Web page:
Rosa Luxembourg’s pamphlet Sozial-Reform oder Revolution?
The Museum of Australian Democracy at Old Parliament House has recently acquired a rare pamphlet by the Polish Marxist Rosa Luxembourg for its research collection. This particular copy once belonged to the Australian socialist activist Guido Baracchi, and thus has a place in the intellectual history of the left in Australia.
The pamphlet is Luxembourg’s Sozial-Reform oder Revolution?, originally published in 1899. It brought together a series of articles written in the course of a dispute with Eduard Bernstein over the future course of the German Social-Democratic Party, regarded by some theorists such as Max Weber and Robert Michels as the first modern political party.
Luxembourg’s biographer, J. P. Nettl, described it as ‘both highly organized and severely democratic at the same time.’ Bernstein had questioned Marx’s analysis of the future course of capitalism and had proposed that the SDP rethink itself as a democratic Socialist party of reform: Luxembourg’s attack on his revisionism and her exploration of the idea of class consciousness would have long-lasting effects on Marxist thinking. This particular edition was published in Leipzig in 1919, the year of her murder in Berlin by the proto-Nazi Freikorps. By then she had parted with the SDP which voted for war in 1914 and went on to become the mainstream centre-left party in Germany, surviving its ban under Hitler.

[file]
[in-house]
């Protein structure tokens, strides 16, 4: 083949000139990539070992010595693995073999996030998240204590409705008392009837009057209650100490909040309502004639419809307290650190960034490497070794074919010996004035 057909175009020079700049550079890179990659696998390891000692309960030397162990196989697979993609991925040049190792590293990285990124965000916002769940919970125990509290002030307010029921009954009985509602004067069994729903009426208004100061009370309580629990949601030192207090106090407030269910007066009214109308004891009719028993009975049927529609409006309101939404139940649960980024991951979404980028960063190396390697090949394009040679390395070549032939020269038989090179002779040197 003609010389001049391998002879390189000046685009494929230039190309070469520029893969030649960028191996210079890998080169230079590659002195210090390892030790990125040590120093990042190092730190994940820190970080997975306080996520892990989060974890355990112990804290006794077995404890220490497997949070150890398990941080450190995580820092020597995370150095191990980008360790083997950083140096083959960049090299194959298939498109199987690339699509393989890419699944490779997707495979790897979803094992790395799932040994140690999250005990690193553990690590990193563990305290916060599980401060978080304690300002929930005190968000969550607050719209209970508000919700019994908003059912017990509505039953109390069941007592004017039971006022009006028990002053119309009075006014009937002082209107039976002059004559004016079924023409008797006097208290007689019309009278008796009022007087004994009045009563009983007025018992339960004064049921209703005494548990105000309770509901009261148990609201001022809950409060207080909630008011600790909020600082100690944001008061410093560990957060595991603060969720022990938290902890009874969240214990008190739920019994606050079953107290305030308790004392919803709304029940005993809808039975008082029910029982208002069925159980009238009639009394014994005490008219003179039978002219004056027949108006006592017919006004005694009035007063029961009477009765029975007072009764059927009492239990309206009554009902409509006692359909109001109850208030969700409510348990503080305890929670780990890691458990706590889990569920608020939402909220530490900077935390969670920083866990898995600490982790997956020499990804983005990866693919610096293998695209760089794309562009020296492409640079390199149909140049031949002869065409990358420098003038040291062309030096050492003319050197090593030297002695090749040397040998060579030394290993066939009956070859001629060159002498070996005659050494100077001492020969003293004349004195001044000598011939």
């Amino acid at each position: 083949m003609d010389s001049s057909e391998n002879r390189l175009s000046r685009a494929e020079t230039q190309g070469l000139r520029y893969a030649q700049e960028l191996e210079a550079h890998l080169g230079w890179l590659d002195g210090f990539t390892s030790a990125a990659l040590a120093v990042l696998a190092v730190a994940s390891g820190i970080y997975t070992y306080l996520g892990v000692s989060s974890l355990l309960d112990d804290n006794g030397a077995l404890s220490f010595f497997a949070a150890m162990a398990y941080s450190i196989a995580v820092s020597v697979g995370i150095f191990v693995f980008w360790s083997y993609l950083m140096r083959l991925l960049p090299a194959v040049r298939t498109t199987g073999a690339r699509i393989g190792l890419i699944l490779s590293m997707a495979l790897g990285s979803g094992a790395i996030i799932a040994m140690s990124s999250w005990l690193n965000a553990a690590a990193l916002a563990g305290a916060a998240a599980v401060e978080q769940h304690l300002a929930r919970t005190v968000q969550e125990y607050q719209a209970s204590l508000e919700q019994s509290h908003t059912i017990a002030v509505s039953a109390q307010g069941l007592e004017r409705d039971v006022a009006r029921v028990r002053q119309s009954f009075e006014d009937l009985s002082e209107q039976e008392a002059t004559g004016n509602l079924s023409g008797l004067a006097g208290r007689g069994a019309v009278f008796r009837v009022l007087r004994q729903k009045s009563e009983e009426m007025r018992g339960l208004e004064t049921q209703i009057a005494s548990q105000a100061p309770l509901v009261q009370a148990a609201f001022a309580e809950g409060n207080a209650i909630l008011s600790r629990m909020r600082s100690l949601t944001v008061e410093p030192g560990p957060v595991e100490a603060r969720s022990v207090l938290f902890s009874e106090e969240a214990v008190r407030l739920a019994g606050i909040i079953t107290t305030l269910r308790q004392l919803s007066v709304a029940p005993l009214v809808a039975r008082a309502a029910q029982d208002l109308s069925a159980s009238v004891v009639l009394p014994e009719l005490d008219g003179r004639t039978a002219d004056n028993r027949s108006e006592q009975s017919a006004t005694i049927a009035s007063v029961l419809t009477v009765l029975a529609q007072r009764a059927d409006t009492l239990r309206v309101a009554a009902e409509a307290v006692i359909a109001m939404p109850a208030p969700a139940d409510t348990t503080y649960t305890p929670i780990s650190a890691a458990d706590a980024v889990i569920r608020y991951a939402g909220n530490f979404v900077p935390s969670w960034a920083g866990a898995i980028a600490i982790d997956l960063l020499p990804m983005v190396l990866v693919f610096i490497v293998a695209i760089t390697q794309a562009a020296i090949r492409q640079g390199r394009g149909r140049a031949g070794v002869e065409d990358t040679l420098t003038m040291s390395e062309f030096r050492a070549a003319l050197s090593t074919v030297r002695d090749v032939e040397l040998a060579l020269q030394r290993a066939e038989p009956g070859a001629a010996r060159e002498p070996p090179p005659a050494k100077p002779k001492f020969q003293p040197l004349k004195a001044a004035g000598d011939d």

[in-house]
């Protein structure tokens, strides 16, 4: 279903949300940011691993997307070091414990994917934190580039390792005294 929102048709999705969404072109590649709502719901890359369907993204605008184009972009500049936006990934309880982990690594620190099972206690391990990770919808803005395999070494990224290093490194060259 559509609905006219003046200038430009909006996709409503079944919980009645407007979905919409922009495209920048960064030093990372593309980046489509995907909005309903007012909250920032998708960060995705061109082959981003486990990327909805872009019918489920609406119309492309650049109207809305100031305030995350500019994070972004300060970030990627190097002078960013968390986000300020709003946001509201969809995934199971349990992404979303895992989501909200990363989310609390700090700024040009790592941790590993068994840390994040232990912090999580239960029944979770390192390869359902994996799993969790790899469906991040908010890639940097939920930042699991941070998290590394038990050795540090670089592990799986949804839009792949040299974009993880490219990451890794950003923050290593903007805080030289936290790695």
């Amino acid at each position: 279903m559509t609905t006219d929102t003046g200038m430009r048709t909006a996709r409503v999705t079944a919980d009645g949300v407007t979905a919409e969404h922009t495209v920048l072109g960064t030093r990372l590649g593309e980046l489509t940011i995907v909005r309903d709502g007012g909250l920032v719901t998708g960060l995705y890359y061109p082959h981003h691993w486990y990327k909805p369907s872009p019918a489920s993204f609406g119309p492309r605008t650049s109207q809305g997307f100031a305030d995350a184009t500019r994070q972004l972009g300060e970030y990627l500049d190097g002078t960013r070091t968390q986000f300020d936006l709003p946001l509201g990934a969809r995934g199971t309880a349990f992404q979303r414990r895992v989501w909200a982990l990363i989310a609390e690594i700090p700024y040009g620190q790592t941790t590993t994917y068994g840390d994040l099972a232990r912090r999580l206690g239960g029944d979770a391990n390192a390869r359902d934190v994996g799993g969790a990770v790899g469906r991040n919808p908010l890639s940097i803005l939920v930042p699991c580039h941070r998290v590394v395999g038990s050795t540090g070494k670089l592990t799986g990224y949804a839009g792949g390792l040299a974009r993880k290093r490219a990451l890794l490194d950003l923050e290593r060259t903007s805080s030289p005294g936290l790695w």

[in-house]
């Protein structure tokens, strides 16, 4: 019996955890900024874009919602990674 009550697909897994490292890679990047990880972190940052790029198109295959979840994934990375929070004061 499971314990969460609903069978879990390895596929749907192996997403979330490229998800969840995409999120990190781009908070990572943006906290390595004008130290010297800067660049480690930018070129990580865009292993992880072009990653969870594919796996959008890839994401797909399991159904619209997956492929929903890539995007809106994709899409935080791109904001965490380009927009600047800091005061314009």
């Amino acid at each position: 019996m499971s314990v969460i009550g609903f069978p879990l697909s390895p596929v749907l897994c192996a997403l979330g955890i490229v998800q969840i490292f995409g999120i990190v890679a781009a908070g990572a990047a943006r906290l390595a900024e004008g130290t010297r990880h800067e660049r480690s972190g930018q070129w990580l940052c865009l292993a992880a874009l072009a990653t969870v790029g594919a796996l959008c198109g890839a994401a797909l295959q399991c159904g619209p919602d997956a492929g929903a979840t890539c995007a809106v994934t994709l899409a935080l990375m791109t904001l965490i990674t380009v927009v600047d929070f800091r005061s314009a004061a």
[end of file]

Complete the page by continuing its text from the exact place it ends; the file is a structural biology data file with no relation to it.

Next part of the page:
Guido Baracchi, whose ownership stamp is on the title page, was a foundation member of the Communist Party of Australia in 1920, and soon afterwards joined the communist parties of both Great Britain and Germany during a brief residence in Europe. After periods of being both in and out of favour with the CPA, which he proposed should dissolve itself in 1925, he was expelled for the last time in 1940 for having Trotskyist sympathies. He later joined the ALP and was active in the campaign against Australian intervention in the Vietnam War. His biographer in the Australian Dictionary of Biography notes that ‘he was one of very few serious Australian students of the vast literature of Marxism at that time.’
Biography of Guido Baracchi at the Australian Dictionary of Biography website.